WA grain growers will lose international markets if they embrace genetically-modified (GM) wheat.
That's the opinion of two Canadian farmers who spoke at last Sunday's Canadian National Farmers Union (NFU) meeting in Merredin.
Saskatchewan wheat grower Matt Gehl and Alberta-based grain and livestock producer Peter Eggers joined Julie Newman from the Network of Concerned Farmers to warn of the detrimental impact the potential commercialisation of genetically modified (GM) wheat could have on WA wheat exports, the lifeblood of the State's agricultural industry.
The Greenpeace-backed delegation said Australia would not only struggle to find a market for the product but also lose its existing markets due to contamination fears.
Young farmer Matt Gehl urged growers to look at the debate from yet another point of view.
He said despite what the National Farmers Federation (NFF) and WAFarmers' policy director Alan Hill had said about GM technology providing choice for growers, in the long-term, the potential loss of large portions of WA's international wheat-buying customers could spell the end of the State's grain export industry.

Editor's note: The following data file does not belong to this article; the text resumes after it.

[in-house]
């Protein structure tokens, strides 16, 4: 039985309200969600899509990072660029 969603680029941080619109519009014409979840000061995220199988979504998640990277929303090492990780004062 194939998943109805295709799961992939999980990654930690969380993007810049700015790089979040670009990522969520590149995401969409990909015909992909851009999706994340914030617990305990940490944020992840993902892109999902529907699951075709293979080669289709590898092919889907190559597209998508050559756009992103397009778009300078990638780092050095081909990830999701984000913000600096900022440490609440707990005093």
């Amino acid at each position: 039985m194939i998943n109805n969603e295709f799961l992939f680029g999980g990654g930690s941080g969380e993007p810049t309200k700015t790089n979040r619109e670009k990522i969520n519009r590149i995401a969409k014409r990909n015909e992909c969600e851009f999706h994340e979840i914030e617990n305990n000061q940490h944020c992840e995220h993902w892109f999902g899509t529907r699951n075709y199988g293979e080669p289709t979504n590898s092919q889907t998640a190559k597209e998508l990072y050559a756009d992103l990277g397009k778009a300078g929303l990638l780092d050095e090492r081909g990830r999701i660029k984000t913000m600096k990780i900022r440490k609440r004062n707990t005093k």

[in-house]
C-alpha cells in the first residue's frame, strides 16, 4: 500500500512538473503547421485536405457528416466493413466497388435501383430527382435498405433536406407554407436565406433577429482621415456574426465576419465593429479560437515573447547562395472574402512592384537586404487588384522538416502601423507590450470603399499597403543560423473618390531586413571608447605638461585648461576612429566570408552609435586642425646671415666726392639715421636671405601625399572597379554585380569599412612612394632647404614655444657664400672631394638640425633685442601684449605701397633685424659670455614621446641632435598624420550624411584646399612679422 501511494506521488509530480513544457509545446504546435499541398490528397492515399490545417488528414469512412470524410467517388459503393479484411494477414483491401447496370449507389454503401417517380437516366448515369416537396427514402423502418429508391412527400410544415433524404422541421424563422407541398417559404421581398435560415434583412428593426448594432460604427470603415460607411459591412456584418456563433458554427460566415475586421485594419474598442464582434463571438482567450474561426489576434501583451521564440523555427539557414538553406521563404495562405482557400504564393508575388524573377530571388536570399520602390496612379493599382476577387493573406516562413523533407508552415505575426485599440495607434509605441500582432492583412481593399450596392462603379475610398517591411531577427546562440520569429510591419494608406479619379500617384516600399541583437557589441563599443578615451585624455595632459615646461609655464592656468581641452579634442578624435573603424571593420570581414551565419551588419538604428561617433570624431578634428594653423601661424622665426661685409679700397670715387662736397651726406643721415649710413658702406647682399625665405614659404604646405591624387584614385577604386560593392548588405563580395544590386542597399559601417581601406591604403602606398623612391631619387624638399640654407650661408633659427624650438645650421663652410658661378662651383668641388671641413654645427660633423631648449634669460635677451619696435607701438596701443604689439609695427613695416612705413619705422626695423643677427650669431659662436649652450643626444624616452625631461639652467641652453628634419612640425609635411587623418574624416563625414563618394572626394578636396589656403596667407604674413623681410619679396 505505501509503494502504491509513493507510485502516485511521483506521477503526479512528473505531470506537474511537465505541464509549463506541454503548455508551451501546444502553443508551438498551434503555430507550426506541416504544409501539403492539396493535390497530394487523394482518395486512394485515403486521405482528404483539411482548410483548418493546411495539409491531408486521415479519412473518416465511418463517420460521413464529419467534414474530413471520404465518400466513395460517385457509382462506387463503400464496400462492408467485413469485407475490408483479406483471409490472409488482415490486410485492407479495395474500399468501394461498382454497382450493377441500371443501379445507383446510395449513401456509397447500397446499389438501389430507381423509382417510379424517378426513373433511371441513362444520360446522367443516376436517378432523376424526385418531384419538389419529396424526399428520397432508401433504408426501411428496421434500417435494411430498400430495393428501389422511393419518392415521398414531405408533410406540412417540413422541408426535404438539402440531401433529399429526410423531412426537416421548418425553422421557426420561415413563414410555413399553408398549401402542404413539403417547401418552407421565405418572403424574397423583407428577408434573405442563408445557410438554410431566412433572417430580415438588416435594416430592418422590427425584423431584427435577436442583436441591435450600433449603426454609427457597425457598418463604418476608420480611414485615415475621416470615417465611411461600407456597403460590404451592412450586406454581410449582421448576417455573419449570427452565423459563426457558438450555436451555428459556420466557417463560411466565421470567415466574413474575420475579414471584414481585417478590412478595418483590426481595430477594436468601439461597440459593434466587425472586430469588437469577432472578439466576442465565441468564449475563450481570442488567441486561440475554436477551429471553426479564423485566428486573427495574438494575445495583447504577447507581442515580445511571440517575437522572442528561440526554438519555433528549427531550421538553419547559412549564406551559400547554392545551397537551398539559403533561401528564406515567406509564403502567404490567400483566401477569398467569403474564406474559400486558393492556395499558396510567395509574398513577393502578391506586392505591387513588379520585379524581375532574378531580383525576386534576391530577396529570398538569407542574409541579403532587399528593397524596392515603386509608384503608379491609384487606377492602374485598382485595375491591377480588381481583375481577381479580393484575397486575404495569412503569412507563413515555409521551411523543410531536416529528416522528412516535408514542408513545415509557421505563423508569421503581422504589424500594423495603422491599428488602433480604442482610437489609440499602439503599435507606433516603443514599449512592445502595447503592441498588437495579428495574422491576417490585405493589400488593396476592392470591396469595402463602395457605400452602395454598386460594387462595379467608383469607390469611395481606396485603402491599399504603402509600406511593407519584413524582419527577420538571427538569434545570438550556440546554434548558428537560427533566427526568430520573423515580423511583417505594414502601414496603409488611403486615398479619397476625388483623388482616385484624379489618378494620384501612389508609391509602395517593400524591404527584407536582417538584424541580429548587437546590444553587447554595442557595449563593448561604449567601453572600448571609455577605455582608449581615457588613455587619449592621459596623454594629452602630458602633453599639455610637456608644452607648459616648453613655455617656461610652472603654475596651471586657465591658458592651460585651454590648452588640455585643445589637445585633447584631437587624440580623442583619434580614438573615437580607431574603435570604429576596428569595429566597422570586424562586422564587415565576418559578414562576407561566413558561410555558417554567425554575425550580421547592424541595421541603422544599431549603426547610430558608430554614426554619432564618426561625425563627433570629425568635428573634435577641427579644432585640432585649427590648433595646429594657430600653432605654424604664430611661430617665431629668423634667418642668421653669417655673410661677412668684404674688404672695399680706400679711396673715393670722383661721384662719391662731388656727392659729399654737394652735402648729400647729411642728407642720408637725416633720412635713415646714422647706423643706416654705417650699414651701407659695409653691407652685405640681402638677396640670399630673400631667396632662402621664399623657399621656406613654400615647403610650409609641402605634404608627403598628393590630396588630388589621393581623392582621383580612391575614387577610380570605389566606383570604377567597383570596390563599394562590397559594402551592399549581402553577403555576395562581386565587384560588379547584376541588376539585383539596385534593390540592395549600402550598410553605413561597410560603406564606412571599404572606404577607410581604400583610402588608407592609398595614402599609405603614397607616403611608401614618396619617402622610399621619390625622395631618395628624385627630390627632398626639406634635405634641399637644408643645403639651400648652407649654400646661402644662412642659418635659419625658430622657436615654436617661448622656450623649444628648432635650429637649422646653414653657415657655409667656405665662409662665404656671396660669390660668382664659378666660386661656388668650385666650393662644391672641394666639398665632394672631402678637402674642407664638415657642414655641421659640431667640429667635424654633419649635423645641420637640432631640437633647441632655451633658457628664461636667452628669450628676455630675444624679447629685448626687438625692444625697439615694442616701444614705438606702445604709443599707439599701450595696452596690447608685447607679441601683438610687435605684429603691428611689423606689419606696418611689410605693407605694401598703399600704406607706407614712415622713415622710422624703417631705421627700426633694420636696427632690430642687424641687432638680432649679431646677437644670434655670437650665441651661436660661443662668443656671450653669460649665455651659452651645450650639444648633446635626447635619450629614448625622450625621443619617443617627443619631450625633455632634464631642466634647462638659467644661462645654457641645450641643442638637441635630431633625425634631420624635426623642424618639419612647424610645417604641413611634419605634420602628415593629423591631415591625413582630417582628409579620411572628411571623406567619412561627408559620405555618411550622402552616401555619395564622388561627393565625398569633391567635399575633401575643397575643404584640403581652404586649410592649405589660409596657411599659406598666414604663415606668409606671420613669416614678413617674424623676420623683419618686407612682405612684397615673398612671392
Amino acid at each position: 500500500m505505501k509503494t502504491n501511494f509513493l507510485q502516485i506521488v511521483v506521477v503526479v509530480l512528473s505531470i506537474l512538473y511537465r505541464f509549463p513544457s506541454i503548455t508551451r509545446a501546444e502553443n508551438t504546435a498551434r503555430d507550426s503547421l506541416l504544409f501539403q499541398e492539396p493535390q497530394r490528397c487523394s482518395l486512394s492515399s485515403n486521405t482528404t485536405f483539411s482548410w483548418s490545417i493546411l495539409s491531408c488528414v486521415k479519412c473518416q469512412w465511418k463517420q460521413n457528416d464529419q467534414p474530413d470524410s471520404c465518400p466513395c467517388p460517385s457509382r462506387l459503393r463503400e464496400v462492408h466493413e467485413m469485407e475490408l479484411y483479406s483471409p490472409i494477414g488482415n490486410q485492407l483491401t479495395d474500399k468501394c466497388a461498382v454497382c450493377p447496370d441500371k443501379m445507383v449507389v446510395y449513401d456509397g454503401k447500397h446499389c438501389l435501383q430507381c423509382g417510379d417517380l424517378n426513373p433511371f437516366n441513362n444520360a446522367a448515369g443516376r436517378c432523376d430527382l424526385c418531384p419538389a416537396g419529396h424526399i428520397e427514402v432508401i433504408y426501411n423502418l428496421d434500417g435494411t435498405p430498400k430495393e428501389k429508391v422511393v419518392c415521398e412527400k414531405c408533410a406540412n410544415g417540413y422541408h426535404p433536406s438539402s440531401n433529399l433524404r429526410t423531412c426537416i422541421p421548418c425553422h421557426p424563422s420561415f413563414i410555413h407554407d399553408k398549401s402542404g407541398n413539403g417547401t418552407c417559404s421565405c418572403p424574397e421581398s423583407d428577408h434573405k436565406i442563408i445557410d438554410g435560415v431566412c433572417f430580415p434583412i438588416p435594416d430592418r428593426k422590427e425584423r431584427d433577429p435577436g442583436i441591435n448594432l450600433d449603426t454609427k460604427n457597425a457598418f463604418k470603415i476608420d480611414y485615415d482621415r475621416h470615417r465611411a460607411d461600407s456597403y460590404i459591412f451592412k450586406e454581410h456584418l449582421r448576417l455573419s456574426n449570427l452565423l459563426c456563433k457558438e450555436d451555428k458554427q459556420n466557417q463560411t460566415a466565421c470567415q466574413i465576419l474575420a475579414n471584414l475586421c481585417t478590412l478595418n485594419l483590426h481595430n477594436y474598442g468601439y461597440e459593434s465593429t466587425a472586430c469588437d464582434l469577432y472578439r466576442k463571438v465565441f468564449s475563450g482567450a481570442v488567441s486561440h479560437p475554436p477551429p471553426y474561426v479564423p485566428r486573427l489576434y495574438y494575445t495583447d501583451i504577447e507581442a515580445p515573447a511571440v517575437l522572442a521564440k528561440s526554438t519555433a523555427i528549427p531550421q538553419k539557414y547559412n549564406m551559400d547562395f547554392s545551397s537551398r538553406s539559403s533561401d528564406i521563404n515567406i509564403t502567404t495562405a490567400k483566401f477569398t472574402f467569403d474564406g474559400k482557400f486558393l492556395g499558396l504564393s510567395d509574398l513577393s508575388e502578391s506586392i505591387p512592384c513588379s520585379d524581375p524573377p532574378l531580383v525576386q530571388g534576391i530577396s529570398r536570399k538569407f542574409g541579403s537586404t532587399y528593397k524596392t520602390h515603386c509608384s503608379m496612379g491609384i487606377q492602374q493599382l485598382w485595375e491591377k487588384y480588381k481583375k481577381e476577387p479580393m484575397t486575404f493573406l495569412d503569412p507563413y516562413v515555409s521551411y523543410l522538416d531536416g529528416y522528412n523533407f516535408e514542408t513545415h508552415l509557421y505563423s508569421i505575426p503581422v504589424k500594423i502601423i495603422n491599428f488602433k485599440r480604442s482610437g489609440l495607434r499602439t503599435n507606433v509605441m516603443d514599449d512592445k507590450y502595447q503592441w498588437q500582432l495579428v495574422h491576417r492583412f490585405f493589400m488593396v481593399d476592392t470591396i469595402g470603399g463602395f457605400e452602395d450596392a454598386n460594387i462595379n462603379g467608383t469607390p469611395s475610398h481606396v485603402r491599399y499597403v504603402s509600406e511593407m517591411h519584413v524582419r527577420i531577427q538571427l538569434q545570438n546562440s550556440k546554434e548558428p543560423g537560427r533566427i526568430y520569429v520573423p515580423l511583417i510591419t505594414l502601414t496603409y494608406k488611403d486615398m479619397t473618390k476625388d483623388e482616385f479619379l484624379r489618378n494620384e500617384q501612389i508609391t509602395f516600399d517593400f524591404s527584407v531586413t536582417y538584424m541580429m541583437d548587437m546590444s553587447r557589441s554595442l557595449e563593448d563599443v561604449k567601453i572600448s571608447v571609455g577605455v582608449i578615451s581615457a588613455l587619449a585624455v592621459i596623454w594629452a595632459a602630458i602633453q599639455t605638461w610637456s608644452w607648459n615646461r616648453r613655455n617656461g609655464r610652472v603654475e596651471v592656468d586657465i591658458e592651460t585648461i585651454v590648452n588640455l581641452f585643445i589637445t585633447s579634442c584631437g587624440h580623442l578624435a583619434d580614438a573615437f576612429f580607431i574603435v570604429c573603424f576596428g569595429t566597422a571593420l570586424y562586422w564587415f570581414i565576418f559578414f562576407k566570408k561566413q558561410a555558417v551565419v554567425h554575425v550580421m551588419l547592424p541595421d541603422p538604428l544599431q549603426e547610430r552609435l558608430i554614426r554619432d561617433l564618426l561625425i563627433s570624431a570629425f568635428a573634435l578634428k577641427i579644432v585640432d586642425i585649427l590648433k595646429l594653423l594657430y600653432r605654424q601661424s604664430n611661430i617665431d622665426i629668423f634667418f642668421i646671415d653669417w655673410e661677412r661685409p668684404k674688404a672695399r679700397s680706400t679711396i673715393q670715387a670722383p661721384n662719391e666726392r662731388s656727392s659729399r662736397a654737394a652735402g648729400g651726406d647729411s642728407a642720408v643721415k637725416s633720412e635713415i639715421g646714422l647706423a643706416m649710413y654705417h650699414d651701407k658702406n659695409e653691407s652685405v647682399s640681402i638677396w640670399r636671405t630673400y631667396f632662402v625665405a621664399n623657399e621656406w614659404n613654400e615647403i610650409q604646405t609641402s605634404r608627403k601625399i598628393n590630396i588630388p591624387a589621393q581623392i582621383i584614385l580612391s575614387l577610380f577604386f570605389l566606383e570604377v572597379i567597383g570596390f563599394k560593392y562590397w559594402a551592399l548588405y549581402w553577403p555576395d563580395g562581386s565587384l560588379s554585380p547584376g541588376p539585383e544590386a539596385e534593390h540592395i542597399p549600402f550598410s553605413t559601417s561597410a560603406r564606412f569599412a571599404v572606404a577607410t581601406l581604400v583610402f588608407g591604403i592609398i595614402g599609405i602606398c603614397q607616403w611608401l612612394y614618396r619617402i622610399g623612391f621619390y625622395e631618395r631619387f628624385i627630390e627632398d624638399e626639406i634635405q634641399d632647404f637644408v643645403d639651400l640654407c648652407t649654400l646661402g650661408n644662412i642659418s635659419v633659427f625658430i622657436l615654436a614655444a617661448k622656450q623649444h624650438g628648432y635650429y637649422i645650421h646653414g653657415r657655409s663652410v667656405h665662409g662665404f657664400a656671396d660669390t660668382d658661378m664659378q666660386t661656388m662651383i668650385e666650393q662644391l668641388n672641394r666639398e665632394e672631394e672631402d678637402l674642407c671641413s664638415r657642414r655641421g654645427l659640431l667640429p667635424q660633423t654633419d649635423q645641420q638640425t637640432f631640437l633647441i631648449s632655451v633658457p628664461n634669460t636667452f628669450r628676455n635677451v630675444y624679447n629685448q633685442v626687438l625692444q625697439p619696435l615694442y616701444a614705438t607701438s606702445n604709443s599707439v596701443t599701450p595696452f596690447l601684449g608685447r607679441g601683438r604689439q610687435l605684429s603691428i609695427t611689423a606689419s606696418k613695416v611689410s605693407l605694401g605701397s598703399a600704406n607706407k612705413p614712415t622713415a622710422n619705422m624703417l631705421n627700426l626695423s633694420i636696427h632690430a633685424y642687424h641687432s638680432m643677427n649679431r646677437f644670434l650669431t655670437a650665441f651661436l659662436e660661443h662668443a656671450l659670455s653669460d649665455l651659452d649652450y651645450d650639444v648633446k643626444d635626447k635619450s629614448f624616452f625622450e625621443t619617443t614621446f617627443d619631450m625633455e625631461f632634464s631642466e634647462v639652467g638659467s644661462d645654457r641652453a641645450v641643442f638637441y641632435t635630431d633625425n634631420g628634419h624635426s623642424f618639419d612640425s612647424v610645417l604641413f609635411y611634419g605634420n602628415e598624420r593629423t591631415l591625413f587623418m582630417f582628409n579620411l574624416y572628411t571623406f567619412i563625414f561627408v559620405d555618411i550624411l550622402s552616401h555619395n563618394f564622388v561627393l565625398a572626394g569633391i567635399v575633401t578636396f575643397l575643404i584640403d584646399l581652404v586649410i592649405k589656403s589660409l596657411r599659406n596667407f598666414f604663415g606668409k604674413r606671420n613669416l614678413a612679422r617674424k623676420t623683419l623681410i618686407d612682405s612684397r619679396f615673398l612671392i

And that would spell disaster for all Wheatbelt grain growers.
"Aside from contamination, weed and potential health issues, international market options should be the leading consideration when we talk about the impact of the potential introduction of GM wheat to WA," Mr Gehl said.
Mr Gehl's family grew Roundup Ready (RR) canola when it was first introduced to Canada.
He said it was sold to farmers as a silver bullet solution to all numbers of paddock enemies including unpredictable weather patterns and weeds.
But after considering the affect continuous Roundup use would have on their farming system, and the restriction of on-farm choice resulting from being locked into grower agreements with the seed company Monsanto, RR canola was pulled from the rotation.
"Getting locked into grower agreements just cuts against the grain," Mr Gehl said.